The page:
Most life is losing a loved one.Most life is losing a loved one.

Most times, the greatest tragedy in someone’s life is losing
a loved one. The heartbreak of this event can be amplified if the last words
between the two are negative or there are somethings one wished to tell them
but had no chance to. “Shoeless Joe” by W.P Kinsella, stars the protagonist,
Ray Kinsella, who is trying desperately to reconnect with his dead father at
any means. Individuals who want to reconnect with their past loved ones are
willing to put their financial security at risk along with their sanity up for
question to do so.

Ray, while working on the pitcher’s mound, yells, “What about the catcher” …Joe smiles. “I
said we’d look at him, remember?” (Kinsella, 24). Ray makes it clear that
he wants his father to come back to play, and that is the driving force that
pushes him to finish the home plate. He follows what he is told without
questioning anything because of his need to see his father is too great, he
doesn’t seem to care if he appears normal or if his reputation of being a great
farmer is ruined.  He is willing to look
crazy, watching and talking to a deserted field both appearing crazy to the
large part of his community and his wife’s family. When Ray gives up his
reputation, and social perceptions, he has crossed a barrier he won’t be coming
back from. “I want you to come with me,”
I stutter and let me trench-coat-covered left hand peak above the car’s window
ledge…” are you kidnapping me?” (Kinsella, 60-61). This shows that the
process doing what the voice tells him to do he travels across the US to pursue
a man he has never met before, practically kidnap him and then take him to a
baseball game. He does this all-in hope that his father will finally come to
play baseball just as Shoeless Joe has. This is probably on of the most serious
and questionable things he does in the novel and it really goes to show how
much an individual is willing to go through to meet his loved ones once again.

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The lack of care that Ray Kinsella projects to the people
around him is great.  Especially when he decides
to purchase a tractor for a large sum of money although he can’t afford it and
he really doesn’t have the need for such equipment. Ray tells Eddie, “Eddie still carps about the $4000 I
spent on the tractor” (Kinsella, 195). This shows the risks that a person
is willing to take financially and other means.

Ray clearly was already on a shaky financial situation, but
made the decision anyways. You see that Ray his willing to give up his very
lively hood to reconnect with his father. Ray Kinsella does many things in the
attempt to reconnect with his father. Many of these things put an even larger
pressure on Ray’s shaky financial situation. While building the field he is
discussing the prices of things with himself saying “Home plate was 14. 95,bases cost 28.95 for a set of three.”(Kinsella
pg. 23) This quote shows that some of the many expenses he had during the
field construction. Spending money she should have been using on his family.
Furthermore, Ray is only one-person working on the field by himself. Dedicating
both his money and time he should’ve been focusing on farm and family while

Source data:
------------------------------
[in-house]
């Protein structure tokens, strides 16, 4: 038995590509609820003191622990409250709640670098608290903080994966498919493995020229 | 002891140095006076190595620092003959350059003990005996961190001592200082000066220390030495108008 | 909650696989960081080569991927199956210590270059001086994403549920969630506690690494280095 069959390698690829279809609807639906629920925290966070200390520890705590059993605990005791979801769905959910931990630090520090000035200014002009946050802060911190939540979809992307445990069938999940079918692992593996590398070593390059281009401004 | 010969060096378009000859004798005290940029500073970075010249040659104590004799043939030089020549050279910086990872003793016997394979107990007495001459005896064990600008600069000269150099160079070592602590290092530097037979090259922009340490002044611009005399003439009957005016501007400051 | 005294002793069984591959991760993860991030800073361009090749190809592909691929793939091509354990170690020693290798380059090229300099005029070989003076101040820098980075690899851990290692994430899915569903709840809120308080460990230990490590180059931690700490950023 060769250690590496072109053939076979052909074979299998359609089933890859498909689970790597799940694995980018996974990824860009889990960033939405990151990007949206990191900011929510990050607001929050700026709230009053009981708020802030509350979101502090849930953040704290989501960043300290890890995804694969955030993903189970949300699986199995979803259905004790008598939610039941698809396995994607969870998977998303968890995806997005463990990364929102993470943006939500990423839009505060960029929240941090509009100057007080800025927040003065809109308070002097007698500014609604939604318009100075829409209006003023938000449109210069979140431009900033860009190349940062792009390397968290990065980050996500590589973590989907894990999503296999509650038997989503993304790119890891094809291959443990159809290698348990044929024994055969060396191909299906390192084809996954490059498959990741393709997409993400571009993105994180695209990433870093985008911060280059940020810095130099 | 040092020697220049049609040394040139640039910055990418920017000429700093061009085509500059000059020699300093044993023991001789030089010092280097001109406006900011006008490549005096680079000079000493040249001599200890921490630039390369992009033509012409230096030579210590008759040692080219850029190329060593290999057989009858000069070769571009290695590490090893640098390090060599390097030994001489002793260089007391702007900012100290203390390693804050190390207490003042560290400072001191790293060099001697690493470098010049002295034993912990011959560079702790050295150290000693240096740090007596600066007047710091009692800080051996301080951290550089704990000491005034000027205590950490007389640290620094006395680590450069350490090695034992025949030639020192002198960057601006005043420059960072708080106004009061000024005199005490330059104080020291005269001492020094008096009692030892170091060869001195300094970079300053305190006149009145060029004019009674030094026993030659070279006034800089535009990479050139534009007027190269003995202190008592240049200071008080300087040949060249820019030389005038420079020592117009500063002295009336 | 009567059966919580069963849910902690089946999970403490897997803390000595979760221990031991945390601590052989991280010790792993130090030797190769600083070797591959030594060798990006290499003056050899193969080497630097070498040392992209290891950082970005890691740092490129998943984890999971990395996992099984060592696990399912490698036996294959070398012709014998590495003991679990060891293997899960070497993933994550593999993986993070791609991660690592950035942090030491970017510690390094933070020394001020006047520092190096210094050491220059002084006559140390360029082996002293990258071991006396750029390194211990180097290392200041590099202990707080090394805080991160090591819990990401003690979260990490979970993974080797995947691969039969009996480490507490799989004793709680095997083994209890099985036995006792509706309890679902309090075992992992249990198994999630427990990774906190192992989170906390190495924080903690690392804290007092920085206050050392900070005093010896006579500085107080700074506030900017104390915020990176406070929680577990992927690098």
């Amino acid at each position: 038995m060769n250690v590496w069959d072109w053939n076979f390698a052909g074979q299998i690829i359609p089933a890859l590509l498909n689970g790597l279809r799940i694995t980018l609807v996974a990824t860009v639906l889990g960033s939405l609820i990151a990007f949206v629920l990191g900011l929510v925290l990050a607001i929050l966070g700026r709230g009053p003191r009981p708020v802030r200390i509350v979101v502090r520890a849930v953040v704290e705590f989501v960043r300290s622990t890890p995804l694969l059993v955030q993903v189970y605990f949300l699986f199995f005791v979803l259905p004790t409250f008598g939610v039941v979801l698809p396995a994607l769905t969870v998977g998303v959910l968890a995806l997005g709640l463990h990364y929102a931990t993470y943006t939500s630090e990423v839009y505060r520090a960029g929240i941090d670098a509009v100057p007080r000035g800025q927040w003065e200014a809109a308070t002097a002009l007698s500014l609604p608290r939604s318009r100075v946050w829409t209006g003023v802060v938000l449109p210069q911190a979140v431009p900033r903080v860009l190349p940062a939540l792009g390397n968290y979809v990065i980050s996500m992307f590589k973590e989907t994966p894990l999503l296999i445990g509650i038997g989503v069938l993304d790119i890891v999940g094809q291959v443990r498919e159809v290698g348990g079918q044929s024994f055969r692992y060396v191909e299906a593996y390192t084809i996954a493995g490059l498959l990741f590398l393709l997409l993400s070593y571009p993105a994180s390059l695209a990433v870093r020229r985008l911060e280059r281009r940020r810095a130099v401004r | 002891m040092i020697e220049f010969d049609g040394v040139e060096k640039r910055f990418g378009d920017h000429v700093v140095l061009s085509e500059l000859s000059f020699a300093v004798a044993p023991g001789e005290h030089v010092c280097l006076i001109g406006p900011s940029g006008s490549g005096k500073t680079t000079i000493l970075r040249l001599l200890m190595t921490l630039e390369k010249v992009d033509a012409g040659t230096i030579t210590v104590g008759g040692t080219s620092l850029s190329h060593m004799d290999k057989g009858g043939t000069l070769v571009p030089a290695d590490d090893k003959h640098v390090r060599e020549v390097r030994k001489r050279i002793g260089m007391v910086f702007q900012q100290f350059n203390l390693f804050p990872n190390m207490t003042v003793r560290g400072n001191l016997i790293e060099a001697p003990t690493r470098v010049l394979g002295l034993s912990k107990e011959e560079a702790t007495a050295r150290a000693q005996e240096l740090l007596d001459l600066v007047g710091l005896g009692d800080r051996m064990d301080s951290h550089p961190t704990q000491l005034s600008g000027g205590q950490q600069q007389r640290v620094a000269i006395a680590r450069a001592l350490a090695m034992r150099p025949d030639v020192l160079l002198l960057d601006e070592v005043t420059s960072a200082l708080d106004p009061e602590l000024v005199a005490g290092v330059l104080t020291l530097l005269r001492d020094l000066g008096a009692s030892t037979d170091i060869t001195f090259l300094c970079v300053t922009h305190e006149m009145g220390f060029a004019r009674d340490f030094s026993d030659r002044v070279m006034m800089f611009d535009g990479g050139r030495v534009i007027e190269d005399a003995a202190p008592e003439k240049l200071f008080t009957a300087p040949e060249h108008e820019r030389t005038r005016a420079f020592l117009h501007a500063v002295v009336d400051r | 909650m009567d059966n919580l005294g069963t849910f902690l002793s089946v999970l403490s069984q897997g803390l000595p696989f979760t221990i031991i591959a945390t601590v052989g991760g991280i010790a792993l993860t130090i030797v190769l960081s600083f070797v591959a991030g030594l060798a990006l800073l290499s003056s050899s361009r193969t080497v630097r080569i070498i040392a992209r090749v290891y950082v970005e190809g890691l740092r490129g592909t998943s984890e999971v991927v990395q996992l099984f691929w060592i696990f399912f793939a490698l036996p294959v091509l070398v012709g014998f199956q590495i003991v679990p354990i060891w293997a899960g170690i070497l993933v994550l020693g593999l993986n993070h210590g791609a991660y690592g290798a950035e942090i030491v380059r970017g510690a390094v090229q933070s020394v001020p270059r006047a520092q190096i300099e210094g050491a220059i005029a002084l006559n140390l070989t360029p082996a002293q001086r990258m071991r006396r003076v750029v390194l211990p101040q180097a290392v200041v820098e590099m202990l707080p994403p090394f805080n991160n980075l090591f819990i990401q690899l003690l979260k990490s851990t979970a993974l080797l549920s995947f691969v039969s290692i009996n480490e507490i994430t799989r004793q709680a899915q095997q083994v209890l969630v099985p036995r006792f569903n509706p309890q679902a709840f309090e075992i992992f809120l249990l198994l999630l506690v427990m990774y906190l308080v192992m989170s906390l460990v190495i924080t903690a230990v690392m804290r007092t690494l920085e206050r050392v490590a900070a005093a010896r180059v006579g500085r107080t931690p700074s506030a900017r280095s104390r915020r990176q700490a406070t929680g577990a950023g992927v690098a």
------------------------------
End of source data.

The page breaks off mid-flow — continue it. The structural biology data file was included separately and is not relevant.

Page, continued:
jeopardizing his family’s financial security. All this behavior is in in the
hope that he accomplishes Shoeless Joe’s goals, so once the field is completed
Ray’s dad will be invited to play. Ray continually spends money throughout the
story including is travels to J.D Salinger which requires that he spends more
money on travelling costs, food and maybe sleep. He says, “I’m a little short for a meal, Mac can you help me out?” (Kinsella Pg.
53).  This shows that he has already
spent most of his money, and is willing to put himself in a uncomfortable
financial position just to reconnect with his dad. Another example of this is
when he reads books like “Ten ways to
beautify your baseball field for less than $100” (Kinsella pg. 42). When it
comes to his baseball field, Ray is willing to spend money over that over his
family. These are unnecessary risks, but as long as there’s hope of connecting
with his father at the end it is okay.

 

Sanity, it is what allows any person to think rationally and
normally. Ray Kinsella put himself in multiple scenarios where he had to
question his sanity, and even more, cause him to believe he is crazy.  In J.D Salinger’ situation, he thinks this is
true about Ray when he says, “I just
want to take you for a drive. I have tickets to a baseball game” (Kinsella, pg.
61). This is a very questionable statement and would make any person
question his sanity. Throughout the book, Ray does things, which are all based
off a voice in his head. The need to reconnect with his father drives Ray to
delirium and to do things that no sane person would do. Another instance where
this occurs is when Salinger and Ray pick up a hitchhiker named Archie, and Jerry
says, “Archie Graham, is it?”. This
is a key moment in the book where it shows the clear lack of sanity in both Ray
and Salinger, as they were picking up a person whom had died many years go.  Furthermore, Ray constantly hears the voice say
“If you build it, he will come”(pg. 6). He
has developed a deeper meaning for this quote than just referencing it to
Shoeless Joe Jackson as Ray believes it to be his father who will really
“come”.

Ray’s words and actions state how much Ray really misses his
dead dad and is willing to both believe, and do anything to see him one last
time. He is willing to risk his reputation, financial situation, and to put his
sanity up for question just to have the opportunity to reconnect with his dead
father. This shows a scenario where losing someone close to you, leads to doing
the unimaginable just to see them again.